The effects of neoliberalism put US political elites in a bind.  Neoliberalism made it impossible for the US, as it had for two centuries, to grow the middle class economically anymore.  The US economy didn't provide good jobs to the middle class anymore due to the neoliberal trade and it didn't have the funds to cushion the loss of income with services due to the tax avoidance of non-cooperative US elites.  So, it decided to double down on neoliberal ideology by applying it to US cultural identity.   Cultural neoliberalism now became the primary political good of the state.  By making this shift it became what my friend Philip Bobbitt predicted in his epic 2002 book, The Shield of Achilles: a market state.   A market state, in contrast to the nation-state's focus on broad economic prosperity and cultural integration, focuses on providing opportunity to the individual.  Although Bobbitt couldn't articulate it fully at the time (none of us could), the US market state provided opportunity to individuals through:

  • Open borders.  Low barriers immigration.  H-1B visas and green cards galore.  Citizen of the world.  Work and live anywhere.  Borders controls should be lax.  Extreme version:  sanctuary cities, illegal immigrants become undocumented immigrants
  • Expanded identity.  Become whoever you want to become. LGBTQIAPK....  >>  Intersectional feminism.  Affirmative action and associated efforts at compensating past discrimination.  Extreme version: patriarchy, cis gender, "old white men"  
  • Multiculturalism.  Anti-assimilation.  All cultures celebrated.  Expanded cultural identity revered (hyphenated).  Cultural resurrection and diversity.  Extreme version:  traditional US culture was/is inferior to all other global cultures, deprecation of tradition as biased/flawed

The Crisis of the Neoliberal Market State

As we now know, the rise of the neoliberal market-state didn't actually solve the internal contradiction of the neoliberal economics -- that barrier free trade allows a few people to take everything at the expense of everyone else.  Like its economic cousin, cultural neoliberalism only benefited a minority of Americans (particularly those already benefiting from economic neoliberalism in NY and CA) while offering nothing but increasingly acrimonious identity politics to the majority.  All of this might have continued indefinitely, but for the financial crisis of 2008.  That crisis set in motion a deep unrest within the majority.  An unrest that powers Trump's socially networked insurgency.  An insurgency that is now actively dismantling the neoliberal market state through the following:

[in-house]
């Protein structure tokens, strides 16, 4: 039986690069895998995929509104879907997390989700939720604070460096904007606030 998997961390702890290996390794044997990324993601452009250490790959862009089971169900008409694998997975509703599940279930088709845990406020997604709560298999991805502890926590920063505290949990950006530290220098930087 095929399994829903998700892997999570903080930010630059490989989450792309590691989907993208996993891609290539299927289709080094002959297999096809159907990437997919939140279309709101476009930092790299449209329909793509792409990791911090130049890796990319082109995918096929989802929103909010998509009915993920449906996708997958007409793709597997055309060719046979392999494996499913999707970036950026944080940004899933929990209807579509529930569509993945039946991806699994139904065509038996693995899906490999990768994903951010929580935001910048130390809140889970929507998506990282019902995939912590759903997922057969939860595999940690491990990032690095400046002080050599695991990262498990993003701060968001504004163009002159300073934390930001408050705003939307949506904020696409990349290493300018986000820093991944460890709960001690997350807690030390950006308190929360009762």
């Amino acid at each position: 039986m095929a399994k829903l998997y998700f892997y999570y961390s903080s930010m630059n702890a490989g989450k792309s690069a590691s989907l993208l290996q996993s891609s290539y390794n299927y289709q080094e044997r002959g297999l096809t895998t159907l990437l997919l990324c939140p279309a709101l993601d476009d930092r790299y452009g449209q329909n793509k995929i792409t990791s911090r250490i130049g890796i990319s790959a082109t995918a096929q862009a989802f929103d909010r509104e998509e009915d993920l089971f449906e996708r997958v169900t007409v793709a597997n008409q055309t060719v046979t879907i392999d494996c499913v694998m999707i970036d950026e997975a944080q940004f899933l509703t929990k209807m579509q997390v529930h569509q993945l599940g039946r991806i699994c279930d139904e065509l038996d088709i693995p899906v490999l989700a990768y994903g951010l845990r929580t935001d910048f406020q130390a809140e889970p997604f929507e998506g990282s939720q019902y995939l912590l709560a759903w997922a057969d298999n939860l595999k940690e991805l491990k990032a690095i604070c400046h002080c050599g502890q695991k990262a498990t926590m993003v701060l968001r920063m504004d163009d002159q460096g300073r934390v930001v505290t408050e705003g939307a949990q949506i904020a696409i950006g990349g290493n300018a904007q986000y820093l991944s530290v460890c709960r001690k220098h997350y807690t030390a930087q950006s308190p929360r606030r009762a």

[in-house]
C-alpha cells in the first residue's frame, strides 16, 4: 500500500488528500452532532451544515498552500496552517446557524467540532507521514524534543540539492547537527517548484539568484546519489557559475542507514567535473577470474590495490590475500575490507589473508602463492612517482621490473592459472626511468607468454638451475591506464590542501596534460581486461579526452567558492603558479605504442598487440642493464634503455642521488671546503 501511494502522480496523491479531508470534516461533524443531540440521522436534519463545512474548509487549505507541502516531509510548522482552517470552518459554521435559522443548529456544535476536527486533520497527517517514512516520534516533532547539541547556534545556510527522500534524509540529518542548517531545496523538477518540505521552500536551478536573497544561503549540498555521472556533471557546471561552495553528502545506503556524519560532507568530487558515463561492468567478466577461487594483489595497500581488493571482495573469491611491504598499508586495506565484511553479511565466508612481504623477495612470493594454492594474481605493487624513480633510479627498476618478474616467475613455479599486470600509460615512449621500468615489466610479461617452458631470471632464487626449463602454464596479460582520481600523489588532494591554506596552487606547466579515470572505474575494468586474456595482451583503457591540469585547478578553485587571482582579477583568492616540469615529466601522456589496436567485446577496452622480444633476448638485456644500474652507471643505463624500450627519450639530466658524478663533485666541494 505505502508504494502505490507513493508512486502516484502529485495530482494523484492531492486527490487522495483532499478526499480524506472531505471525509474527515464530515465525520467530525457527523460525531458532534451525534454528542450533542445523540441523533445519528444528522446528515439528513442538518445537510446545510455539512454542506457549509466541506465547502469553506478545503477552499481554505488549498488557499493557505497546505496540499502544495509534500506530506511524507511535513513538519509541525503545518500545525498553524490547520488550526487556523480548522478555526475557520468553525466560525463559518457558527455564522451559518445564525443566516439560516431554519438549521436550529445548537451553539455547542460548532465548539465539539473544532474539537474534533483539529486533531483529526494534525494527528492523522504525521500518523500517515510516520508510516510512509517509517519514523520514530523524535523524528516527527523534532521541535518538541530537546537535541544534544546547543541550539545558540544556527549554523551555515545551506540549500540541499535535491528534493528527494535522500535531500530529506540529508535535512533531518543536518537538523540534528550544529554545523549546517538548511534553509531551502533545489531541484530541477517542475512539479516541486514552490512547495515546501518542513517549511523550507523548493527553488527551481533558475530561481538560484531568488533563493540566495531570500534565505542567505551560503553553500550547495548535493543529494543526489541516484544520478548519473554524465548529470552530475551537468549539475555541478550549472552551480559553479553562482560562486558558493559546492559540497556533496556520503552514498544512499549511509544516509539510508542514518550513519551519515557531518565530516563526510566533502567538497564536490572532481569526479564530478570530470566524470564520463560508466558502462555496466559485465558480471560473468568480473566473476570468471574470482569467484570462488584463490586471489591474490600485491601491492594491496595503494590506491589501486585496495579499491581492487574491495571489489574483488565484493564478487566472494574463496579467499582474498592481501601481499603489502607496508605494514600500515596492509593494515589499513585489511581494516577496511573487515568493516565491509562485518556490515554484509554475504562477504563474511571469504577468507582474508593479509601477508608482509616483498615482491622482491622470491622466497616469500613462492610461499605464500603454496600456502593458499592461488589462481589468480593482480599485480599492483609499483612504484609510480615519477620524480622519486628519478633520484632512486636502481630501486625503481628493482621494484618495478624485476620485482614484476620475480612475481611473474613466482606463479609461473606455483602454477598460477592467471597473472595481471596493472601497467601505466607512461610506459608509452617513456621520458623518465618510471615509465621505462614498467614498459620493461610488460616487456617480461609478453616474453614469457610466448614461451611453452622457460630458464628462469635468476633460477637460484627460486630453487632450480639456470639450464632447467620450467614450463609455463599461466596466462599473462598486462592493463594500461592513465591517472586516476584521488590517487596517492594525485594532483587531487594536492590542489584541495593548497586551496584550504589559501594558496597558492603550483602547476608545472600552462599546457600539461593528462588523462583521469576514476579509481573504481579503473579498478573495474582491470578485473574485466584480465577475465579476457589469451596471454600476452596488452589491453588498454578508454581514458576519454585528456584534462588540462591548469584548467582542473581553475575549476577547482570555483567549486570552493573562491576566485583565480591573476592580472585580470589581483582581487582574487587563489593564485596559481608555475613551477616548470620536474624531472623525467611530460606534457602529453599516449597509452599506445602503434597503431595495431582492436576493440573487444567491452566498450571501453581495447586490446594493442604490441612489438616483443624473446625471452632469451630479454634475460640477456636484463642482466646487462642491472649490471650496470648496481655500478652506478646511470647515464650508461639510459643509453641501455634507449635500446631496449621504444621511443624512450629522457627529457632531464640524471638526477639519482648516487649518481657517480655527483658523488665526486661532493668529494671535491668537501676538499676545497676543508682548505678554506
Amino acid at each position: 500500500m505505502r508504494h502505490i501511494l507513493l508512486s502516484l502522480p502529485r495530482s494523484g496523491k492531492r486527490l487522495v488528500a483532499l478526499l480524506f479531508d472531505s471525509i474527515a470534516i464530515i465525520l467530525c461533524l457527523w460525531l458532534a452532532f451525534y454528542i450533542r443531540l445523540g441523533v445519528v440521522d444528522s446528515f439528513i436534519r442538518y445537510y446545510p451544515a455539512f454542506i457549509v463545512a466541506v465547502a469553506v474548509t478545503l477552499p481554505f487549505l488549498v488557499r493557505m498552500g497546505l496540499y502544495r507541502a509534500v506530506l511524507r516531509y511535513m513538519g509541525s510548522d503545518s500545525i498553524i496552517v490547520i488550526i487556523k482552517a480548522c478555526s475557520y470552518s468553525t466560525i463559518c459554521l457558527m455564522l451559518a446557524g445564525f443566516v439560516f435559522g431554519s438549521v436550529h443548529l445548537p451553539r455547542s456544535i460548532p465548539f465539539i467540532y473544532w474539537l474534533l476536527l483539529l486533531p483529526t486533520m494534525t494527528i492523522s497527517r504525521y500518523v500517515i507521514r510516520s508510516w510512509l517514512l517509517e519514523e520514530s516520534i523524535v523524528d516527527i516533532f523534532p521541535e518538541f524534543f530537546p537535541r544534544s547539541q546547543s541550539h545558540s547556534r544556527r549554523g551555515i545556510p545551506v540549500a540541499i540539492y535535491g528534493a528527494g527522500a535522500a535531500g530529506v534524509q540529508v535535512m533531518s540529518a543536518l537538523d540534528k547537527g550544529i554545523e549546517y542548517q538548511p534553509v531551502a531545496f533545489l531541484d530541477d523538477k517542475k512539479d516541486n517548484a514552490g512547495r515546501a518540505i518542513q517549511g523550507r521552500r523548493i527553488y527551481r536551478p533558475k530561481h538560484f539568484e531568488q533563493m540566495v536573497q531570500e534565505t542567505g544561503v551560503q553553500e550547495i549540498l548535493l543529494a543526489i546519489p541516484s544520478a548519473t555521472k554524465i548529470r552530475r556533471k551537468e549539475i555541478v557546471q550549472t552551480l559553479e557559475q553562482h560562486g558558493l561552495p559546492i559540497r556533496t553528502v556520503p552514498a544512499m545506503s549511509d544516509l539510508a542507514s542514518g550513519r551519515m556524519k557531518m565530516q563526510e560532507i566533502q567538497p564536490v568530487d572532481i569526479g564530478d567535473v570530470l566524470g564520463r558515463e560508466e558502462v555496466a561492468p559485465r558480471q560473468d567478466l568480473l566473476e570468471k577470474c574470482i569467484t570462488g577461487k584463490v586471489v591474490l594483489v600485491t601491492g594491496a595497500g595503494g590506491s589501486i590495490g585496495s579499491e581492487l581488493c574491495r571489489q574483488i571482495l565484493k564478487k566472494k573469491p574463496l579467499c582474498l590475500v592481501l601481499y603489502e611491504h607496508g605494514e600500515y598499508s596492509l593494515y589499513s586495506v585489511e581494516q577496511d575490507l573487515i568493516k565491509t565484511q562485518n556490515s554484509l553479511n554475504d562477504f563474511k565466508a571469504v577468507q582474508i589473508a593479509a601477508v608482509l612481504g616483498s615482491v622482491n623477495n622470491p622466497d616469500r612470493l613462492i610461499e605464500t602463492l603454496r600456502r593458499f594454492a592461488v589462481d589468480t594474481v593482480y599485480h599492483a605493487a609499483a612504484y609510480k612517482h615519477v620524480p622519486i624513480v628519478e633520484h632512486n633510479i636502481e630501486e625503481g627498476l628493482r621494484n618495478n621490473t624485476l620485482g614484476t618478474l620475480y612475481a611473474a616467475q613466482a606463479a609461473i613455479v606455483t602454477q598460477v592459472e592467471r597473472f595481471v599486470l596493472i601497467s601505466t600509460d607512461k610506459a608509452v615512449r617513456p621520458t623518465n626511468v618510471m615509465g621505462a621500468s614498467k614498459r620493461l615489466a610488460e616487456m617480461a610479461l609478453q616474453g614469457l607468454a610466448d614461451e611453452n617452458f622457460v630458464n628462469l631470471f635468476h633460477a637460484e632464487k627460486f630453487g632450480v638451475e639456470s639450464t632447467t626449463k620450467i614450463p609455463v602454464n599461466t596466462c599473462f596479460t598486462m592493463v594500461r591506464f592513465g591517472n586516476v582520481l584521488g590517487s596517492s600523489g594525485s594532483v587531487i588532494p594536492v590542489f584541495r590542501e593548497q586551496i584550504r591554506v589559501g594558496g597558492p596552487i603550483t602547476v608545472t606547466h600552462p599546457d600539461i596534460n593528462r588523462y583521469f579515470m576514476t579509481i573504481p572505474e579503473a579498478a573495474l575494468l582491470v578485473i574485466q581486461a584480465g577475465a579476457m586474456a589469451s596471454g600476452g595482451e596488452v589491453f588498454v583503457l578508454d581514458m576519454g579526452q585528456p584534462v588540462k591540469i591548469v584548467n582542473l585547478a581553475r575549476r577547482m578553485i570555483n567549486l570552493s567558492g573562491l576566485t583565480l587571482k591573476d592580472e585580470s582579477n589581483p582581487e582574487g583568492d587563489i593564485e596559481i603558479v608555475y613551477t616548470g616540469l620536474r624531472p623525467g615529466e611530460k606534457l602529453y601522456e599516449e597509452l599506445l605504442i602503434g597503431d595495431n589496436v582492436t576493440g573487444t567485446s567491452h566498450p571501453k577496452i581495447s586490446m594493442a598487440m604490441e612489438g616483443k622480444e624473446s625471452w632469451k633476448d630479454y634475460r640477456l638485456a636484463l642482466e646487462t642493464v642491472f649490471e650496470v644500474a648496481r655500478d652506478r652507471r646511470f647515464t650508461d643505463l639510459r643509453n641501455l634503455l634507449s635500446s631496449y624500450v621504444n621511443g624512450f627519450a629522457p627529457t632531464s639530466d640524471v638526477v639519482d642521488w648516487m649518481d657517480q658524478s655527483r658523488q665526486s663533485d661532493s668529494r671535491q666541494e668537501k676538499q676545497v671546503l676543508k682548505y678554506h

• Reversing economic neoliberalism by actively support job creation domestically like all other countries (from China to Germany).  More mercantilist.   Success measured in good jobs created instead of extreme wealth accrued.  Trump to workers:  "I'm fighting for you"
  • Reversing cultural neoliberalism by building strong borders, controlling immigration, and demanding integration with traditional culture.  Provoking  identity politics to create confusion.  Trump tells his insurgency:  you are "the best"
  • Finally, and most importantly to me, Trump isn't dismantling neoliberalism to return to the old nation-state.  He's building, with the help of social networking, a new model of governance for the US.  One that operates more like Russia and China does (a reactive authoritarianism).


John Robb

PS:  Here Bobbitt's book on the market state.